Posts Tagged ‘local alcohol’

Sustainability is in, finally. The 2010 “What’s Hot” forecast is out from the National Restaurant Association and sustainability dominated the top trends.

I don’t really like the word “trend” for sustainability because I think resource conscious operations is a sensible, long-term business practice, and not a trend. However, the forecast is for “What’s Hot,” and some of the things on the list will go the way of the Dodo.

Sustainability in general ranked in at number three with local produce, locally sourced meats and locally produced beer and wine in the top five, sustainable seafood in the top ten and organic produce and artisan spirits in the top twenty. Many of the remaining top vote getters had a sustainable twist to them like farm-branded ingredients, “simplicity/back to basics” and non-traditional fish, which I equate to sustainable seafood. The overall theme for the top trends is obviously in line with consumer trends of healthier, more environmentally conscious eating habits. Of course what we say and what we do are two different things as the US is still the fattest country in the world and getting fatter every day…

Regardless, having been pushing for sustainability in the restaurant industry for several years, it is nice to see sustainability taking hold. Even though some of the same trends like organic and local produce made it on the 2009 list, it seems restaurants chefs and owners have realized the benefits of sustainable practices. We need to make sure that sustainability remains standard practice rather than a trend since restaurants are the most energy intensive commercial businesses in the US, and tend to produce a lot more waste than the average business. I’ve seen the trend coming and hope 2010 is a banner year for green restaurants. Maybe next year sustainable foodservice consultants will make the top twenty…

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Drinking Green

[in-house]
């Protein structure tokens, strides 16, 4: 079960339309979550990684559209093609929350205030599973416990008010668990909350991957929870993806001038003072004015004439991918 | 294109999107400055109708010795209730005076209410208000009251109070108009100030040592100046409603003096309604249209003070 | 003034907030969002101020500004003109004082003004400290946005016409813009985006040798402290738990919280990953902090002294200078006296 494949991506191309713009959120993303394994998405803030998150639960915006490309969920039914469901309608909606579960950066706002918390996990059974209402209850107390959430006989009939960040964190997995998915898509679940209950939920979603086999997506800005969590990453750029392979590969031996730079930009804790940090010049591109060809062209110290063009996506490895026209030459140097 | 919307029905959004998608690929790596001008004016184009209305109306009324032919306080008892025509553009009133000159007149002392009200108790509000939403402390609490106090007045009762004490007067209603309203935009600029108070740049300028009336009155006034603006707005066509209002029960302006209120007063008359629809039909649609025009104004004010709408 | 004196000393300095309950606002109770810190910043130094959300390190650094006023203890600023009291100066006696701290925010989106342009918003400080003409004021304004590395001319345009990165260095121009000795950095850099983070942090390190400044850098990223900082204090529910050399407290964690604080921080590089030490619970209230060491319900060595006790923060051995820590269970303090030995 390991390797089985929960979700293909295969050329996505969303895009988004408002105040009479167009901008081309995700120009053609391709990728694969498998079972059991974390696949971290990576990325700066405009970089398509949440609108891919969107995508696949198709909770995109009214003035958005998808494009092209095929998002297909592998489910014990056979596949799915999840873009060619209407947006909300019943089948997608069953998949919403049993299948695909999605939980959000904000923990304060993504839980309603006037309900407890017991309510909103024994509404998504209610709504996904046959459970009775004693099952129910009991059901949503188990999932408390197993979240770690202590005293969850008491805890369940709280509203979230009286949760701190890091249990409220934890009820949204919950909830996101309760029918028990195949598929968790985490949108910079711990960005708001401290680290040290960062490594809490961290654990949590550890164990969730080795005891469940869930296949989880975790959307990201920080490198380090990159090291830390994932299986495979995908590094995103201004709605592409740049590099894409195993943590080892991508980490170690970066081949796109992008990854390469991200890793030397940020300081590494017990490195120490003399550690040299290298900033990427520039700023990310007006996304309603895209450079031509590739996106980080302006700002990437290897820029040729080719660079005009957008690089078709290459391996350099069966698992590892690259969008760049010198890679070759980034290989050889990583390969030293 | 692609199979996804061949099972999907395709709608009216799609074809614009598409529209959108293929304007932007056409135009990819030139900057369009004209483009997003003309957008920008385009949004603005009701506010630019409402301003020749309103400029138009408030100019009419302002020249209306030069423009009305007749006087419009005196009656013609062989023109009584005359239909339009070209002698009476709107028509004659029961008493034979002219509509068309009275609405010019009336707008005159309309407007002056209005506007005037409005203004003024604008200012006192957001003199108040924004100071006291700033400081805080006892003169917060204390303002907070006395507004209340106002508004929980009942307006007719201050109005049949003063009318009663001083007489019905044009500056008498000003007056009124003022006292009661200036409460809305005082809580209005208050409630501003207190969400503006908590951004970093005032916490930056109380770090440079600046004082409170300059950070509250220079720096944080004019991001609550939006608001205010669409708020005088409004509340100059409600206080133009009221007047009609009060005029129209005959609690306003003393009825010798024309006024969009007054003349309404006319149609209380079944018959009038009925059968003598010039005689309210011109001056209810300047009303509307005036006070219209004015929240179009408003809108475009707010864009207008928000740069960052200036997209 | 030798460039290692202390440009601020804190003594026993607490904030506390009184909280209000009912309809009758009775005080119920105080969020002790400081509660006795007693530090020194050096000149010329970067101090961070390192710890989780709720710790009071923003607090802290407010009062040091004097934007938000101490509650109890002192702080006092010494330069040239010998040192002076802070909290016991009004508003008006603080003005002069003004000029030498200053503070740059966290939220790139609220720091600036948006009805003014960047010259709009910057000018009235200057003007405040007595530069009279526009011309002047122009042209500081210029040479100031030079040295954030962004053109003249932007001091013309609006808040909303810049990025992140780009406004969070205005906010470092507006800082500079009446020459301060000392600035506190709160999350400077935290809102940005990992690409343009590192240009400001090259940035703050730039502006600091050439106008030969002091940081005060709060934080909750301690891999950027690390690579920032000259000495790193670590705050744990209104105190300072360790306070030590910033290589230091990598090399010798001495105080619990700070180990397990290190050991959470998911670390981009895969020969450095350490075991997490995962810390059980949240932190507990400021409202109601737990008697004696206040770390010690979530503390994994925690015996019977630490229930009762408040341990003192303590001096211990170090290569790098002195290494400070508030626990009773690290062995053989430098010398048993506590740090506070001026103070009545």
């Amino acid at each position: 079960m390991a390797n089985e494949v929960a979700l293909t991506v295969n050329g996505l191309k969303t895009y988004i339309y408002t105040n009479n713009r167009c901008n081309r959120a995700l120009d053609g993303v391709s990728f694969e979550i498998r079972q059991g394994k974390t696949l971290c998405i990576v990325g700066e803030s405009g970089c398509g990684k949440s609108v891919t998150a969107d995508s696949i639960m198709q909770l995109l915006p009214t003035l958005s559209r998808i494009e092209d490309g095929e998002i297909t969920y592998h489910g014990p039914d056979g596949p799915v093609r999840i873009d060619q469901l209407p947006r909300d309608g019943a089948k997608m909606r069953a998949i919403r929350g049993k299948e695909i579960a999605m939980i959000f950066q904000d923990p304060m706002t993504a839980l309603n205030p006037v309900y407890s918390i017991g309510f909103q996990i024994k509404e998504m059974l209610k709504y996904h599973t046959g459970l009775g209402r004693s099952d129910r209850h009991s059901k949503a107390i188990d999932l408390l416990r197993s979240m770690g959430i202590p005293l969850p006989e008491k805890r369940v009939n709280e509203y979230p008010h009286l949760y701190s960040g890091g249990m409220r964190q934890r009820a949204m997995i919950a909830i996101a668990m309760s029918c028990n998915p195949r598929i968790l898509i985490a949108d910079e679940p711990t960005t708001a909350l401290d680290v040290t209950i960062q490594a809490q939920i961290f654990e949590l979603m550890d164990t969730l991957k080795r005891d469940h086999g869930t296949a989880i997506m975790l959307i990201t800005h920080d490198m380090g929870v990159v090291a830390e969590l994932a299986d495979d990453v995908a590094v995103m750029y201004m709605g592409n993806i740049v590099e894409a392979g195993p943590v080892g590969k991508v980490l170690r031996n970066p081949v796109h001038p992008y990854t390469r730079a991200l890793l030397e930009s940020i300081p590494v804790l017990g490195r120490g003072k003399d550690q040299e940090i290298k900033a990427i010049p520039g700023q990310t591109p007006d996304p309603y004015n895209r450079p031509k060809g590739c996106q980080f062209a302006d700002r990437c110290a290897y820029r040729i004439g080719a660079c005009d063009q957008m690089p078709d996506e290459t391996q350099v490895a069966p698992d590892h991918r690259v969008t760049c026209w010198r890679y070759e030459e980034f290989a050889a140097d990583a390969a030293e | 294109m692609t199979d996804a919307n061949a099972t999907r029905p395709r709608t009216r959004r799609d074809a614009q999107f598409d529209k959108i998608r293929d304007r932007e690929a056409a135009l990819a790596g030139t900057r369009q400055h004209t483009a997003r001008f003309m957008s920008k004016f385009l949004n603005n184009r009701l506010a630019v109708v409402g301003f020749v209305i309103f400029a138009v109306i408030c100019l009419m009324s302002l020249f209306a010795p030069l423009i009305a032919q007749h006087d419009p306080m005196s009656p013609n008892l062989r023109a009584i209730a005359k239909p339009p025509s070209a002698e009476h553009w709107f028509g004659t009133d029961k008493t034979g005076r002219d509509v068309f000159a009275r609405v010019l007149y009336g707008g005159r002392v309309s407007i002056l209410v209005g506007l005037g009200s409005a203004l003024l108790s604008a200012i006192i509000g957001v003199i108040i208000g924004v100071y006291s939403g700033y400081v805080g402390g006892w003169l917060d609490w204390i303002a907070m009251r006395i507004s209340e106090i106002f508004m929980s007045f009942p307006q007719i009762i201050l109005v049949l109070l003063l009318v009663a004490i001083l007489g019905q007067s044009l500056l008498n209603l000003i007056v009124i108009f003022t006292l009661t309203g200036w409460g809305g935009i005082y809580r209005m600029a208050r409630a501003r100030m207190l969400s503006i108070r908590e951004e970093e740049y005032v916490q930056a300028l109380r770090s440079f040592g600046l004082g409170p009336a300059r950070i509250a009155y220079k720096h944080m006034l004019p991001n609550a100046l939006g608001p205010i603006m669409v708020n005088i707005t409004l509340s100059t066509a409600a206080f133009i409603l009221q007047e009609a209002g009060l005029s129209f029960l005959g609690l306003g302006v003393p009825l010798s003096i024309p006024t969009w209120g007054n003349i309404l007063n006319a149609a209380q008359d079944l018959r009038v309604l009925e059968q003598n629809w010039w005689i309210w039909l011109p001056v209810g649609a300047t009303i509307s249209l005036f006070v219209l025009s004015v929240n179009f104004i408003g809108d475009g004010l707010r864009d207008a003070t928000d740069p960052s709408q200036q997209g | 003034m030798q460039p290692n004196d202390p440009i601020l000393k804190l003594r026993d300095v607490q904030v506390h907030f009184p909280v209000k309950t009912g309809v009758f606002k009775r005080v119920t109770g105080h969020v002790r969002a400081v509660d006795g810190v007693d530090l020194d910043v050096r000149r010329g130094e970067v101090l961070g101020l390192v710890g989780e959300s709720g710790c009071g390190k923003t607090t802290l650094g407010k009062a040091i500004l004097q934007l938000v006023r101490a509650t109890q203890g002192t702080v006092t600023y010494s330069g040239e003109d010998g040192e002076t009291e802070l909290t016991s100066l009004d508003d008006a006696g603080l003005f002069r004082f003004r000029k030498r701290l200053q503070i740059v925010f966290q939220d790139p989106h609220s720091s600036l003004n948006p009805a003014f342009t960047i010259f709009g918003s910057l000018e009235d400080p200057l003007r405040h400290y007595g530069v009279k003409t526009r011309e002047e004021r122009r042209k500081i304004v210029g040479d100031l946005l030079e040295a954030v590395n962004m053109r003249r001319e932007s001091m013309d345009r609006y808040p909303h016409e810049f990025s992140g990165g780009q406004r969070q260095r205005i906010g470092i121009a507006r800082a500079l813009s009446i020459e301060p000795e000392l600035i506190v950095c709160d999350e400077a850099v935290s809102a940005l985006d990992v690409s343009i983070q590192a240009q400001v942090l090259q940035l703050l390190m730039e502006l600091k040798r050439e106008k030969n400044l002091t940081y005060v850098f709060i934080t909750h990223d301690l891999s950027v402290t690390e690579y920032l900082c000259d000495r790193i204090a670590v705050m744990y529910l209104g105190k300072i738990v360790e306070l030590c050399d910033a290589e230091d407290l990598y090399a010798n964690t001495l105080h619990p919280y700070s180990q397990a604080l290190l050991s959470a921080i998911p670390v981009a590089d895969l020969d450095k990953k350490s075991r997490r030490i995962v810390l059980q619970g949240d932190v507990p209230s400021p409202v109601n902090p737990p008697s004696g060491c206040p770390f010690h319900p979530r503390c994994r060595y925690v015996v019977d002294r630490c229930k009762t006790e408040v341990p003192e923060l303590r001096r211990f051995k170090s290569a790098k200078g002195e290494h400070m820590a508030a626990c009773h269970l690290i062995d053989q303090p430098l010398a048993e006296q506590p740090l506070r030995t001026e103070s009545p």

Author: Paul

Welcome to The Sustainable Shift Drink, a blog of Sustainable Foodservice Consulting!

I guess since I titled the blog The Sustainable Shift Drink I should start-off by discussing green drinks, or sustainable cocktails if you will. What is a sustainable shift drink? As those of us in the restaurant and bar industry know, a shift drink is the small complimentary incentive given out by restaurant owners to keep their staff around for the whole shift… It is an often-abused privilege, but a kind observance of the staff’s hard work.

The sustainable side comes from what SFC does best, sustainability. Usually local produce and sometimes wine gets the lion’s share of press in regards to the sustainable food movement, but I believe there is definitely a place for the cocktail in this slow food world. There is no reason a menu heavy with local and organic offerings should not offer a selection of local distilled spirits.

A few years ago, while working for a restaurant group, I started pushing the fellow management to start carrying a local liquor selection. I said, “It’s going to be the next big thing,” and to some degree I was right. Mixology is obviously a big trend in the bar business evidenced by numerous articles, bartenders being invited to foodservice shows, and even on TV. Who lets a bartender on TV?… Local and sustainable cocktail options have been advanced along with the mixologist trend, but I feel like it’s still pushed aside for gourmet drinks and the juggernauts of hard alcohol. Microbrews have seemed to make it into mainstream America, but micro distilleries like House Spirits and their Medoyeff Vodka have yet to make any sort of dent in Grey Goose or Ketel One’s market share.

For this reason, I think the foodservice industry needs to turn some of its attention to the small batch, craft distilled, livations so many of us enjoy.

Fortunately for us here in Oregon, we have a wide selection of craft spirits to choose from – not to mention numerous beers and wines, but that’s old news. 25 years ago, Oregon helped push the microbrewery industry forward, and is now leading the charge of craft distilleries with 17 throughout the state, second only to California. However, the craft distilling industry is not limited to the West. Across the country, small batch distillers are marketing their spirits hoping to get drinkers interested in their local, usually high-end spirits. Many are open for tastings, and always more than happy to make suggestions for cocktail recipes. Distillery tours are well worth the trip, and the addition to a bar selection.

Check out the American Distilling Institute website, which maintains a directory of all of the craft distilleries currently in the US.

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